Bolivia’s Toro Toro National Park

by on 26th March, 2015

Bolivia’s Toro Toro National Park

On her recent Bolivia trip, Kat was keen to include a visit to little visited Toro Toro National Park.


Kat writes:

“Travelling to Toro Toro National Park certainly felt like a proper adventure, starting with a bumpy 4-hour journey after my guide picked me up at Cochabamba airport. I had been dreading the journey a little as I had heard it would be bumpy gravel roads, but once in the 4×4 I actually really enjoyed it, and  there was plenty of wonderful scenery to keep me distracted and pass the time.

Arriving in the town of Toro Toro was like stepping back in time – a little sleepy village, no tarmac on the roads, locals going about their everyday business, donkeys in the streets. Welcoming visitors but not changing their entire way of life for them. It had a lovely feel about it. Every night we ate in small local restaurants, local food without much fuss but so very tasty indeed.

But we weren’t here to just see the village – no, the real gems lie in close proximity so every day we ventured out to see what makes the national park so special.


Ciudad Itas Torotoro National Park

Ciudad Itas, Toro toro National Park, Bolivia


Caves, dinosaurs and blind fish

We started off by caving in the enormous Umajalanta Cave, not far from town. We had the cave to ourselves and set off with helmets and head torches to admire stunning stalactites and stalagmites, rock formations, underwater rivers and blind fish that have adjusted to life in the dark.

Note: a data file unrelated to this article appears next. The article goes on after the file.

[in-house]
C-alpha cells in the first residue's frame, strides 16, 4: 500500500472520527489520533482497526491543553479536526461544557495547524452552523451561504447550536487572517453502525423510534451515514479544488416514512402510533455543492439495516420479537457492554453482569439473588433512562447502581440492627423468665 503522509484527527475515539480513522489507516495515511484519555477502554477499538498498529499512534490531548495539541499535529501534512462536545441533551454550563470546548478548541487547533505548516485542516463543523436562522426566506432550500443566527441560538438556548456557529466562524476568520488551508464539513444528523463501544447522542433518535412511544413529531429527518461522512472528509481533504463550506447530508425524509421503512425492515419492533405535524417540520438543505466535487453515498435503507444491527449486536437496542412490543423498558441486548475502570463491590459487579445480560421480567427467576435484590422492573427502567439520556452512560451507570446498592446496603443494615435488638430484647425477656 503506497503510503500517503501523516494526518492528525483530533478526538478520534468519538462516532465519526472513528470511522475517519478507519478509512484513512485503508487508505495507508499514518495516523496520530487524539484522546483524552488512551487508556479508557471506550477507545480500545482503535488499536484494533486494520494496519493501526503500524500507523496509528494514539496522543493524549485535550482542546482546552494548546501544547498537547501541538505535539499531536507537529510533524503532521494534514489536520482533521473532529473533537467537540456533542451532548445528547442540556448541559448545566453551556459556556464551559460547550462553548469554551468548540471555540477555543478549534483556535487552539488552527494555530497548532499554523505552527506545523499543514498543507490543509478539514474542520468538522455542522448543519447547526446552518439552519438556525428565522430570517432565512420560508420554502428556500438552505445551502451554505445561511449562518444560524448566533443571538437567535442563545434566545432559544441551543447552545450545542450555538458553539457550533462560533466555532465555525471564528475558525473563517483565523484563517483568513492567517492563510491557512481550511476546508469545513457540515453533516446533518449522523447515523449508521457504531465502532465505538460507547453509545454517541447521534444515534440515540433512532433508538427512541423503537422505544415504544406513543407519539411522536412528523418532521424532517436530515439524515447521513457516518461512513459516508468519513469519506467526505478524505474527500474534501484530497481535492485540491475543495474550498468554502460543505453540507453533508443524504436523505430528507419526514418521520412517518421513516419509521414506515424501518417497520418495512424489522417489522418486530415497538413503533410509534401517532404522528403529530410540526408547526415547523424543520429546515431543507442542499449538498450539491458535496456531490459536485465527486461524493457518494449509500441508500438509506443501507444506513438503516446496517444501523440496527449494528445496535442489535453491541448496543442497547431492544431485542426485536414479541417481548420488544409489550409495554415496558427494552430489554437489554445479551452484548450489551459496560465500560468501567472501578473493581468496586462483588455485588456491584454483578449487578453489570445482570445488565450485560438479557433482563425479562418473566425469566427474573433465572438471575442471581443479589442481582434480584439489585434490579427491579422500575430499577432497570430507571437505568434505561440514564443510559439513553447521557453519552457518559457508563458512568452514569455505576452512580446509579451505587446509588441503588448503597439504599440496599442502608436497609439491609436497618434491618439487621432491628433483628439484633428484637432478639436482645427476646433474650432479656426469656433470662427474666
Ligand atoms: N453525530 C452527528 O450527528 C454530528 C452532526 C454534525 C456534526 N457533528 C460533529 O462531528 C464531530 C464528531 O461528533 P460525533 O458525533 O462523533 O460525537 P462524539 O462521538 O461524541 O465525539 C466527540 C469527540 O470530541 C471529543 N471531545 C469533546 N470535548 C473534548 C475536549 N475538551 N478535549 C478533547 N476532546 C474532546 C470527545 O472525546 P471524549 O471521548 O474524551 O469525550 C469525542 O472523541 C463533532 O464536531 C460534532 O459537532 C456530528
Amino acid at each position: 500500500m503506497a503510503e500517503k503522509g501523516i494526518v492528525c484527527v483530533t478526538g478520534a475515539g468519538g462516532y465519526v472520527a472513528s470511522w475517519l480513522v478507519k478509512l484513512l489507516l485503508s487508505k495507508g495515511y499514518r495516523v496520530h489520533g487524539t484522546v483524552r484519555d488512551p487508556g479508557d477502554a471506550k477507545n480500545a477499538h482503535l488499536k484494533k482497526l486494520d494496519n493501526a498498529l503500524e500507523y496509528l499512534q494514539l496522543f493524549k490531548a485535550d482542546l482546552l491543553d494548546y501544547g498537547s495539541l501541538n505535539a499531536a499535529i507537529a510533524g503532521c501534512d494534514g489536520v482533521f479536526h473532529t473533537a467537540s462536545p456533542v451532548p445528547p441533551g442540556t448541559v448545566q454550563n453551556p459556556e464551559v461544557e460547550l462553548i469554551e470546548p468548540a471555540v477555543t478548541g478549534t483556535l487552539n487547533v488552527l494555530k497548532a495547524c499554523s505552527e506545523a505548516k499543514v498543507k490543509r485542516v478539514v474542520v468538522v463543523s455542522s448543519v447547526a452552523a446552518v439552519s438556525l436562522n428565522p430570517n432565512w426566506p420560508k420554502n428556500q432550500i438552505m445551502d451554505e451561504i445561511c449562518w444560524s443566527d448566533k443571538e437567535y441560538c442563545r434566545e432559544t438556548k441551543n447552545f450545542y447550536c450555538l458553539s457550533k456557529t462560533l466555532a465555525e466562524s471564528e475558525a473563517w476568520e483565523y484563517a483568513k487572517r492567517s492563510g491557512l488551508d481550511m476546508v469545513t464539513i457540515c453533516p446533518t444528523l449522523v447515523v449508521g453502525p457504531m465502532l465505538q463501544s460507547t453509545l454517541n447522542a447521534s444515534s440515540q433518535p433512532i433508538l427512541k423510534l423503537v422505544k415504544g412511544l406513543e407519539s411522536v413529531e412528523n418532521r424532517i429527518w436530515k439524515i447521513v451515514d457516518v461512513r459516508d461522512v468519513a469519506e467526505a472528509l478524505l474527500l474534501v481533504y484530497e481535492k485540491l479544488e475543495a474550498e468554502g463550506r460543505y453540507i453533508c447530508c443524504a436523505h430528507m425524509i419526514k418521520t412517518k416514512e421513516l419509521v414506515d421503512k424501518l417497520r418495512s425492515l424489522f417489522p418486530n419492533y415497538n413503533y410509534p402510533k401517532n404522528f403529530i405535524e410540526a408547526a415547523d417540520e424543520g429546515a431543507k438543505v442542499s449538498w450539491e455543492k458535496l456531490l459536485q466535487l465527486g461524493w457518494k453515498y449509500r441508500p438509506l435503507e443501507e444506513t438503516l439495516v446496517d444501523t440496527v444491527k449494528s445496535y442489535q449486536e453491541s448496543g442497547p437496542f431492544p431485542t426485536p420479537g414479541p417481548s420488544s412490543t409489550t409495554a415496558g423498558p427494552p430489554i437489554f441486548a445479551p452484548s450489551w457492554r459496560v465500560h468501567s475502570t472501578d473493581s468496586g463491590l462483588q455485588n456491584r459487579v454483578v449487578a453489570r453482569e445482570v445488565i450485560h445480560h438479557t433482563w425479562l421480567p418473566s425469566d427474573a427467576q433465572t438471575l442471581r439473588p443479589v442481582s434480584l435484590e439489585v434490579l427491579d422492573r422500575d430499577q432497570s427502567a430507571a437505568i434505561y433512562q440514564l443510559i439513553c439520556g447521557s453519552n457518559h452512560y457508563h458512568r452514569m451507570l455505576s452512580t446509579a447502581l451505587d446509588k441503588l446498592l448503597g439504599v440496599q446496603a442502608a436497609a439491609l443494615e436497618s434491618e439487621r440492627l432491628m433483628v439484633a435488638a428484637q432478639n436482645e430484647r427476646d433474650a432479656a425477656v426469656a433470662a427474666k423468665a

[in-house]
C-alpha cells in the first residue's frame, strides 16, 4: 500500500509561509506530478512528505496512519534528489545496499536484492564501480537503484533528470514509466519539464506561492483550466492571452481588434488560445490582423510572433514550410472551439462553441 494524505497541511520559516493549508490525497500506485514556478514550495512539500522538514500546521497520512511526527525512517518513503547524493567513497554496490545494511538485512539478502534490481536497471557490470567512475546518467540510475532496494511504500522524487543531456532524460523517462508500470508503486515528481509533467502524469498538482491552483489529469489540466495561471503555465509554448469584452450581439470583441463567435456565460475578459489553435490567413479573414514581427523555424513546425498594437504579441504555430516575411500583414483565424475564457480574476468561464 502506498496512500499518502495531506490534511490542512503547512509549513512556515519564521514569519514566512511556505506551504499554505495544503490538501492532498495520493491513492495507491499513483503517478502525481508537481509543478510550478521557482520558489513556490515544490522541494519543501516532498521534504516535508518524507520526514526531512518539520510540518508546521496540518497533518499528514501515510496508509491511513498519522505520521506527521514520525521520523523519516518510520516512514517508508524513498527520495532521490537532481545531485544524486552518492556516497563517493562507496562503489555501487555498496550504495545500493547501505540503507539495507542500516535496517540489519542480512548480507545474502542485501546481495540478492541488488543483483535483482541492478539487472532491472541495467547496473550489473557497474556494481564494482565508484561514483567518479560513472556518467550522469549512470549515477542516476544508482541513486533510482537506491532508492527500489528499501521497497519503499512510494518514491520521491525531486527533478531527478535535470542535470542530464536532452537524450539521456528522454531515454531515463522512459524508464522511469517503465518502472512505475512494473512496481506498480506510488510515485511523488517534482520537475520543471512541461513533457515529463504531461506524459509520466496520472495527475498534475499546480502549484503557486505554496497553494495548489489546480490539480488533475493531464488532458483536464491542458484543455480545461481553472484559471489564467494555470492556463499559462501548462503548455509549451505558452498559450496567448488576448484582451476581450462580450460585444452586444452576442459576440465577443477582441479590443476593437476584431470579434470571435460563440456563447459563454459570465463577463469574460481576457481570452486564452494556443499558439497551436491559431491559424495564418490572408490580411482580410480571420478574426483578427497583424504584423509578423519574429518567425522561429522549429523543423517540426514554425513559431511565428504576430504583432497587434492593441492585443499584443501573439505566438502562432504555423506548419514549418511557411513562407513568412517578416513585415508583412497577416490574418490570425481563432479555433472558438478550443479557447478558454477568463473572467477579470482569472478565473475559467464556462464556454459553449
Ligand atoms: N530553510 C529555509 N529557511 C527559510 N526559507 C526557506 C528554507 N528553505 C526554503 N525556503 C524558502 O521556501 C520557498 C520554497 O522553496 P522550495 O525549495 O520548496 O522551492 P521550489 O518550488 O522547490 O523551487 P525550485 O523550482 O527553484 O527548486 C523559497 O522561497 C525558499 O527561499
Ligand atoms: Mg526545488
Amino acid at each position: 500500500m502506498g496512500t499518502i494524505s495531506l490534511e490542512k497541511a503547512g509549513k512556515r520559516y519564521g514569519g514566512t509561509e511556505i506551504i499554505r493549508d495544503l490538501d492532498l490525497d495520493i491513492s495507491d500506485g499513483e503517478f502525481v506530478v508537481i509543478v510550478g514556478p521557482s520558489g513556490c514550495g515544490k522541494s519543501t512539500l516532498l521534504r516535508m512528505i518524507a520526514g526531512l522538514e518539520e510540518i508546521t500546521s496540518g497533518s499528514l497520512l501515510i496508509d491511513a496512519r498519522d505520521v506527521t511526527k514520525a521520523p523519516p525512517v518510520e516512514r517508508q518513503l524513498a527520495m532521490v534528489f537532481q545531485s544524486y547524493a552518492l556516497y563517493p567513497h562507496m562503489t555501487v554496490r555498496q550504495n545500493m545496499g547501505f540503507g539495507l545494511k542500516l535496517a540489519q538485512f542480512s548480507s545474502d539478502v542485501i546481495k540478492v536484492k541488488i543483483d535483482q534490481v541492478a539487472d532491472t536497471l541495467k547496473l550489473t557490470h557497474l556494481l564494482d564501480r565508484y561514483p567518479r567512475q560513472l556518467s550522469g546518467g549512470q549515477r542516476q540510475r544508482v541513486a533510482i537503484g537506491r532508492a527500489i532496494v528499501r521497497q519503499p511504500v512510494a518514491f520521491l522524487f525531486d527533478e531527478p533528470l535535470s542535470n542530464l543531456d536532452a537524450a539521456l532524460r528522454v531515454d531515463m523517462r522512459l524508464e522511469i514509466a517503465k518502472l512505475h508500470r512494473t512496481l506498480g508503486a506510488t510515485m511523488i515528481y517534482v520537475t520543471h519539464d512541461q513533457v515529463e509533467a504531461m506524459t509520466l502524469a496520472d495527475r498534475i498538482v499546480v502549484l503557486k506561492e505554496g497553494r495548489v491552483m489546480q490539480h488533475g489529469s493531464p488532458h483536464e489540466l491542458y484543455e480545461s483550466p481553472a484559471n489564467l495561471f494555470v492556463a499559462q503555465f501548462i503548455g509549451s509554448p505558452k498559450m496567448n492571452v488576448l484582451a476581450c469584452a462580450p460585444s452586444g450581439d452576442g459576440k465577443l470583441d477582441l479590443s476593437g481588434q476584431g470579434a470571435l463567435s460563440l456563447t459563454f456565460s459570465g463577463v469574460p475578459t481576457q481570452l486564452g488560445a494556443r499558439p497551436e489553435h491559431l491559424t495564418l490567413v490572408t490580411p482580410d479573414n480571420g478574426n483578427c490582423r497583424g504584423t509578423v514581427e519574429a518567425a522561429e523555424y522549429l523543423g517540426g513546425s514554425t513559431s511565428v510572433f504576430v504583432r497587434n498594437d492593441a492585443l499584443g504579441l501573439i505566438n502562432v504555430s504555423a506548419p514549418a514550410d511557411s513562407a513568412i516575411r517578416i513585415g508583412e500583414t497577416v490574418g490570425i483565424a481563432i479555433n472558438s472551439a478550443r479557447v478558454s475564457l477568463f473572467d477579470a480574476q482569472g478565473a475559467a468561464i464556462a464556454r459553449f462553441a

The next day took us a little further afield, travelling to higher ground to enjoy some fantastic views over the iconic rounded hills of the park, which have been pushed up from the bottom of the sea dozens of millions of years ago.

In fact, the whole park is a haven for those interested in geology, but even a geology heathen like me can get excited about 80 – 100 million years old dinosaur footprints that seem to be just simply everywhere! No need to be an expert or a dinosaur aficionado to be well and truly impressed by the fact that you can place your hand in an enormous dino print.

I loved the visit to a place called “Ciudad Itas”, high above Toro Toro and with some fun rock formations to scramble around – as well as some impressive hollows and cracks, complete with rock paintings. One of my favourite picnic spots to date, with plenty of views around.


Canyons and waterfalls

And of course there are the canyons. Plenty of them, but sadly we only had time for one – El Vergel. Mind you, if you have to pick one, this one seemed a pretty good choice – one of the deepest canyons of Toro Toro (and in fact South America) with a lovely water fall at its bottom. A great chance to have a refreshing dip – or so they tell me, I must admit I declined after dipping my big toe in. Turns out it may be refreshing to some, but it felt freezing to me!

Before I knew it, three days had passed and we were bumping our way back to Cochabamba, full of great new travel experiences. I think what I loved about this place was not only its landscapes but also the fact that where ever we went we were virtually on our own.

Not many have discovered this jewel yet, or find the time to visit – but I can promise that if you do, you won’t regret your decision.

Making time for Toro Toro should definitely be part of any Bolivia trip, and do it before the roads get tarmacked and everybody arrives by shuttle bus!

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